It seems that proprioception/balance is affected by fatigue in youth (6, 7) and adult footballers (15). However, was also shown to be unaffected by fatigue in semi-professional football players (15). Training for proprioception/balance (using balance/wobble boards or inflatable disks (9, 12, 29) AFTER the normal training experienced greater gains compared to a group that placed the proprioception/balance training BEFORE the normal training (14). Therefore, the results are in contrast to aforementioned references.

It seems that there are gender differences with female football players are inherent superior balance ability over their male counterparts (28).

 

Additional thoughts

Whether proprioception can really be improved by exercise has been questioned and it is speculated that athletes might just become more skilled at focusing on and attending to important sensory cues with training and producing refined motor responses (18). However, it seems that training can improve proprioception/balance as the ability differ between athletes from different sports (11) and higher level players showed superior proprioception/balance skills over lower level players (17, 26, 27).

In contrast, proprioception/Balance training seemed not to be more affective as strength training or orthotic treatment (9, 24) and there is no evidence if it enhances performance in football (18).

 

References

 

1. Mosby's Medical, Nursing and Allied Health Dictionary. 1994.


2. Agel, J., Evans, T.A., Dick, R., Putukian, M., and Marshall, S.W. Descriptive epidemiology of collegiate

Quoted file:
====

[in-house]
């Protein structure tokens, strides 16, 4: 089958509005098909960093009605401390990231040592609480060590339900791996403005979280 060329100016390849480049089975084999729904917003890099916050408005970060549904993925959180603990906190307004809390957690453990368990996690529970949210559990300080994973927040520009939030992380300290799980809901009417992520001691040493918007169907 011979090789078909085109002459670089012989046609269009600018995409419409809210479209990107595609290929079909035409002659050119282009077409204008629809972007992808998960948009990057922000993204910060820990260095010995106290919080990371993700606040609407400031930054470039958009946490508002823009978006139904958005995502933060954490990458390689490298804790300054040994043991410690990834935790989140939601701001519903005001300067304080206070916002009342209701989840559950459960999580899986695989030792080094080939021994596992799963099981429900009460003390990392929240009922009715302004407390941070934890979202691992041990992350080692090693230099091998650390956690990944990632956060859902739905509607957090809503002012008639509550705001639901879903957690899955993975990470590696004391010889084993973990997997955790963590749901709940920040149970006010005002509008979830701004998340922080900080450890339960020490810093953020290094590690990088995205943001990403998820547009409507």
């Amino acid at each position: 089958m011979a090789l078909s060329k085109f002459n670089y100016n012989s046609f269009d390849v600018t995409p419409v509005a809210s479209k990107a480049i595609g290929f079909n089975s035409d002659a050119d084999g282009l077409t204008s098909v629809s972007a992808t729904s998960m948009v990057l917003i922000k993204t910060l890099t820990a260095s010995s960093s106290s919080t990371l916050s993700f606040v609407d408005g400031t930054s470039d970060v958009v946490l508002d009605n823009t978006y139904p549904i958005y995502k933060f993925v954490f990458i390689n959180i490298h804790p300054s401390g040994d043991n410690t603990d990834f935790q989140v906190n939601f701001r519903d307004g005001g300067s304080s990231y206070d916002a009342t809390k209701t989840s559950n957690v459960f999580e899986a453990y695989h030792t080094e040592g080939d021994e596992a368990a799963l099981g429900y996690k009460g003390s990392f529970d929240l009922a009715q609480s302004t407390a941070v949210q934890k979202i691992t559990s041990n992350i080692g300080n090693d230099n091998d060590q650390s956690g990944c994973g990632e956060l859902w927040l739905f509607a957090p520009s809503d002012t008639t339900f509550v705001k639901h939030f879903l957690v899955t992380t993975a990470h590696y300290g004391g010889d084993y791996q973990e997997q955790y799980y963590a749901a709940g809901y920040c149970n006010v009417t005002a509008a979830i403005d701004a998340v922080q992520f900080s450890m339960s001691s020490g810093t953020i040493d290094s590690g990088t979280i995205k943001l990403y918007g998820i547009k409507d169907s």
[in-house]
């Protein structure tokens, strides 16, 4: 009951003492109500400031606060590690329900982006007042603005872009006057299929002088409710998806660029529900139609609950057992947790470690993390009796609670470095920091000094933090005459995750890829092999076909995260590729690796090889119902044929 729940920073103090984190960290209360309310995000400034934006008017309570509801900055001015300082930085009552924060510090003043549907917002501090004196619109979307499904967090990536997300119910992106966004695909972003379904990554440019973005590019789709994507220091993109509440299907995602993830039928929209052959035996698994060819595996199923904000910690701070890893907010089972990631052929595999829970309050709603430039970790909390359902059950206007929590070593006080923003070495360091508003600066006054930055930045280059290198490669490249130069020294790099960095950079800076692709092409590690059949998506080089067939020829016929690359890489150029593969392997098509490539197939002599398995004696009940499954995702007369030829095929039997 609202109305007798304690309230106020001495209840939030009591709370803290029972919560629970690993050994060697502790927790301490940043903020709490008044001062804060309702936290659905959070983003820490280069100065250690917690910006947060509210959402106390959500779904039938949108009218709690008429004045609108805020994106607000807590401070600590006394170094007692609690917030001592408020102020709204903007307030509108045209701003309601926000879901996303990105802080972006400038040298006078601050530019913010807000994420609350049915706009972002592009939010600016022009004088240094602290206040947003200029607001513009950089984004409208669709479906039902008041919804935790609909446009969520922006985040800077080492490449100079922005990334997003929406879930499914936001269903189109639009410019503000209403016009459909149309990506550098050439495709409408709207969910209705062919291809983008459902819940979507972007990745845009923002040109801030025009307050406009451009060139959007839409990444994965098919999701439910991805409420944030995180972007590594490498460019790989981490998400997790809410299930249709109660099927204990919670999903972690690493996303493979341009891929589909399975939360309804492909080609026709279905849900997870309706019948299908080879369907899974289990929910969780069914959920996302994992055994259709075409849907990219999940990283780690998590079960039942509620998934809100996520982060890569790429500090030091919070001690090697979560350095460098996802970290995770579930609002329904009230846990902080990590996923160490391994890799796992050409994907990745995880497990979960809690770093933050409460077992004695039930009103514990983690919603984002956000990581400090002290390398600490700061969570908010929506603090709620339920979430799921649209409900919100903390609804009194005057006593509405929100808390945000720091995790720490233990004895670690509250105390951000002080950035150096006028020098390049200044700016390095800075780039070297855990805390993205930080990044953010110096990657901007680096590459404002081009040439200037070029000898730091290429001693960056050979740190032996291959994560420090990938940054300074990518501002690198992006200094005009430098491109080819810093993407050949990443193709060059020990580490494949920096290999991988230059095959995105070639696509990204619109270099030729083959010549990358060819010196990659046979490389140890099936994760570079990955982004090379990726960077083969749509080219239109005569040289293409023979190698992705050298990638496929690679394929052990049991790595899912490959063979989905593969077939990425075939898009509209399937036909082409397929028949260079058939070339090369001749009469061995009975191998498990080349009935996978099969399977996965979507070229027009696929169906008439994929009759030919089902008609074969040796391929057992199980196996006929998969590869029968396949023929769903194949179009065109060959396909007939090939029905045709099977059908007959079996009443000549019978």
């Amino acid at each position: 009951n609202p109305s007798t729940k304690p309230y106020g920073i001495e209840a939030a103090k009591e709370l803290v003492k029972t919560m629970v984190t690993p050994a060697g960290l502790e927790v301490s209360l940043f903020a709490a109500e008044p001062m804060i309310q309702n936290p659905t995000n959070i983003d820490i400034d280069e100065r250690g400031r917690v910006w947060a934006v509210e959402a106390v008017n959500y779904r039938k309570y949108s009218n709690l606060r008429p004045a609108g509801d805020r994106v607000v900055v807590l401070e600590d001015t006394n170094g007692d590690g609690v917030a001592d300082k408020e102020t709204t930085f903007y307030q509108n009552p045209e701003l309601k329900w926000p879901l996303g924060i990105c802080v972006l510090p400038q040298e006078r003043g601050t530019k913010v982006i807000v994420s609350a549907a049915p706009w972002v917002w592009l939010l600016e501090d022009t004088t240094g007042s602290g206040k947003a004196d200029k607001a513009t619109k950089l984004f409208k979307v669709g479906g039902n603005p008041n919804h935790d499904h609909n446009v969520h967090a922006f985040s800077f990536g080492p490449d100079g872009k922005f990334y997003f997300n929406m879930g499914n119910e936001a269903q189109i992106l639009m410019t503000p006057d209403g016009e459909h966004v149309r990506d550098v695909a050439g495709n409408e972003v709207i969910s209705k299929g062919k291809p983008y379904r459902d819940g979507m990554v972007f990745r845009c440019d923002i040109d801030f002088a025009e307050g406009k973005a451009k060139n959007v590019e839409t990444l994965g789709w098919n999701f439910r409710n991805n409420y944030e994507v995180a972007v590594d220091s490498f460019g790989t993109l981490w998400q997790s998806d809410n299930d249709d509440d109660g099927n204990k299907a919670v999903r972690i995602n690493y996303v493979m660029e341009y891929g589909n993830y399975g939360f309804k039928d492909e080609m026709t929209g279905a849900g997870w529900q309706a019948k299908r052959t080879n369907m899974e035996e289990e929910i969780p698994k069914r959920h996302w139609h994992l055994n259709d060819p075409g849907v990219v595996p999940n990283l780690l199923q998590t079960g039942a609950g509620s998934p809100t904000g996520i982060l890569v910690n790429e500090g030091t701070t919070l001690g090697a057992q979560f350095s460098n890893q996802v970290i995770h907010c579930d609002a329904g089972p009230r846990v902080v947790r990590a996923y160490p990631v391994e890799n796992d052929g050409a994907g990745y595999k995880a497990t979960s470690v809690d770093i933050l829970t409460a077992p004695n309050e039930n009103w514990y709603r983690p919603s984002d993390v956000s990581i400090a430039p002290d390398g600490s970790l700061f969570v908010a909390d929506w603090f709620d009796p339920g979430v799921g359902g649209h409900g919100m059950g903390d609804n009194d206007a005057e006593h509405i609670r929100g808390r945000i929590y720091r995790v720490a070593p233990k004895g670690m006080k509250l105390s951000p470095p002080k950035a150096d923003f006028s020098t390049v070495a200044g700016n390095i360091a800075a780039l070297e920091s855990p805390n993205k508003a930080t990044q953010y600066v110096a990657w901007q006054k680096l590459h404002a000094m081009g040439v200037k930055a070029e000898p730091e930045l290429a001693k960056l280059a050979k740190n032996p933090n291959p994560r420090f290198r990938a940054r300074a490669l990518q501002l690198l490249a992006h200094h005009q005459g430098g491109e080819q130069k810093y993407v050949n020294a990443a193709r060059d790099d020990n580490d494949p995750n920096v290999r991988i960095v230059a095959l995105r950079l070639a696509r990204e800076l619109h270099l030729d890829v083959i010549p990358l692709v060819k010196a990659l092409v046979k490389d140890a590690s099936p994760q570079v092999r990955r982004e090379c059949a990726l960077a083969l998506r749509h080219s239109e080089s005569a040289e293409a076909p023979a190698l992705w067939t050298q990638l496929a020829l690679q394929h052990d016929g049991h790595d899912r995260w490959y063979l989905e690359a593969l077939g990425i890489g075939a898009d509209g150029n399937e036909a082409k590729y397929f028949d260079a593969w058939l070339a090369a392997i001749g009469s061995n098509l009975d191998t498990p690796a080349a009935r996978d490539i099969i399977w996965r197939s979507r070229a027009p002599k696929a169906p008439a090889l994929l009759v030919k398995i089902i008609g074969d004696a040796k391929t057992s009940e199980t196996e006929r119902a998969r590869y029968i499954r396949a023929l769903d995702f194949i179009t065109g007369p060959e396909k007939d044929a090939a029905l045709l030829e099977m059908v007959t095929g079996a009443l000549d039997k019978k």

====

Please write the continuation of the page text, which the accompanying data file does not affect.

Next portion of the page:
men's soccer injuries: National Collegiate Athletic Association Injury Surveillance System, 1988-1989 through 2002-2003. J. Athl. Training. 42: 270-277, 2007.


3. Alentorn-Geli, E., Myer, G.D., Silvers, H.J., Samitier, G., Romero, D., Lazaro-Haro, C., and Cugat, R.

Prevention of non-contact anterior cruciate ligament injuries in soccer players. Part 1: Mechanisms of injury and underlying risk factors. Knee surgery, sports traumatology, arthroscopy : official journal of the ESSKA 17: 705-729, 2009.


4. Alentorn-Geli, E., Myer, G.D., Silvers, H.J., Samitier, G., Romero, D., Lazaro-Haro, C., and Cugat, R.

Prevention of non-contact anterior cruciate ligament injuries in soccer players. Part 2: a review of prevention programs aimed to modify risk factors and to reduce injury rates. Knee surgery, sports traumatology, arthroscopy : official journal of the ESSKA 17: 859-879, 2009.


5. Alonso, A.C., Greve, J.M., and Camanho, G.L. Evaluating the center of gravity of dislocations in